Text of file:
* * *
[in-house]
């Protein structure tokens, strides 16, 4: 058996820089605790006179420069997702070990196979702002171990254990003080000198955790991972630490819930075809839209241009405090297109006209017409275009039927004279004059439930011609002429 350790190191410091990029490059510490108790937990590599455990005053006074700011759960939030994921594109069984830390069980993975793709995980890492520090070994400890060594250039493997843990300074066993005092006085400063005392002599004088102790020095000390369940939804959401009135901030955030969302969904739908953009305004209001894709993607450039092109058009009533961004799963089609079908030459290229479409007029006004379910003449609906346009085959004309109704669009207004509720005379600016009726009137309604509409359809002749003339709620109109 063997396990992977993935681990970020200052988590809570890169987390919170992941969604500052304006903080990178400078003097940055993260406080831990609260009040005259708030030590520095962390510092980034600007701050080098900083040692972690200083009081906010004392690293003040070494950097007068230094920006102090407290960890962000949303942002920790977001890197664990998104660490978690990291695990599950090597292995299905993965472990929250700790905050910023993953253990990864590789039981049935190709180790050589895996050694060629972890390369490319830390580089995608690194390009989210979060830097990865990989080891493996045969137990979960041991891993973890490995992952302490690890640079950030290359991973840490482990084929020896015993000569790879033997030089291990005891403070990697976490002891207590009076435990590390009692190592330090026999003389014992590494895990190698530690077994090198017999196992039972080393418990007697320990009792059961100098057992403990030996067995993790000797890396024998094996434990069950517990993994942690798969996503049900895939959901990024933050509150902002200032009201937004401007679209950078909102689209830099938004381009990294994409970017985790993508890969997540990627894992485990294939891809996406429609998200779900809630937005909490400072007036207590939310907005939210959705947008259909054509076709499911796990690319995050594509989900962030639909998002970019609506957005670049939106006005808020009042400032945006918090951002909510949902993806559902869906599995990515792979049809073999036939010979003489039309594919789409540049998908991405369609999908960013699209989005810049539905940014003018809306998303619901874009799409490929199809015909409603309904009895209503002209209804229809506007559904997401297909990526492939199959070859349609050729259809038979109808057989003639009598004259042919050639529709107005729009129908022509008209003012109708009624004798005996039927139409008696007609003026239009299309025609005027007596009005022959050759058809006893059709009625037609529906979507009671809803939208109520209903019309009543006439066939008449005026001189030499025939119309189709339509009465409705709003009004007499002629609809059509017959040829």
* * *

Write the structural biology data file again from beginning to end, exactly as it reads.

[in-house]
């Protein structure tokens, strides 16, 4: 058996820089605790006179420069997702070990196979702002171990254990003080000198955790991972630490819930075809839209241009405090297109006209017409275009039927004279004059439930011609002429 350790190191410091990029490059510490108790937990590599455990005053006074700011759960939030994921594109069984830390069980993975793709995980890492520090070994400890060594250039493997843990300074066993005092006085400063005392002599004088102790020095000390369940939804959401009135901030955030969302969904739908953009305004209001894709993607450039092109058009009533961004799963089609079908030459290229479409007029006004379910003449609906346009085959004309109704669009207004509720005379600016009726009137309604509409359809002749003339709620109109 063997396990992977993935681990970020200052988590809570890169987390919170992941969604500052304006903080990178400078003097940055993260406080831990609260009040005259708030030590520095962390510092980034600007701050080098900083040692972690200083009081906010004392690293003040070494950097007068230094920006102090407290960890962000949303942002920790977001890197664990998104660490978690990291695990599950090597292995299905993965472990929250700790905050910023993953253990990864590789039981049935190709180790050589895996050694060629972890390369490319830390580089995608690194390009989210979060830097990865990989080891493996045969137990979960041991891993973890490995992952302490690890640079950030290359991973840490482990084929020896015993000569790879033997030089291990005891403070990697976490002891207590009076435990590390009692190592330090026999003389014992590494895990190698530690077994090198017999196992039972080393418990007697320990009792059961100098057992403990030996067995993790000797890396024998094996434990069950517990993994942690798969996503049900895939959901990024933050509150902002200032009201937004401007679209950078909102689209830099938004381009990294994409970017985790993508890969997540990627894992485990294939891809996406429609998200779900809630937005909490400072007036207590939310907005939210959705947008259909054509076709499911796990690319995050594509989900962030639909998002970019609506957005670049939106006005808020009042400032945006918090951002909510949902993806559902869906599995990515792979049809073999036939010979003489039309594919789409540049998908991405369609999908960013699209989005810049539905940014003018809306998303619901874009799409490929199809015909409603309904009895209503002209209804229809506007559904997401297909990526492939199959070859349609050729259809038979109808057989003639009598004259042919050639529709107005729009129908022509008209003012109708009624004798005996039927139409008696007609003026239009299309025609005027007596009005022959050759058809006893059709009625037609529906979507009671809803939208109520209903019309009543006439066939008449005026001189030499025939119309189709339509009465409705709003009004007499002629609809059509017959040829």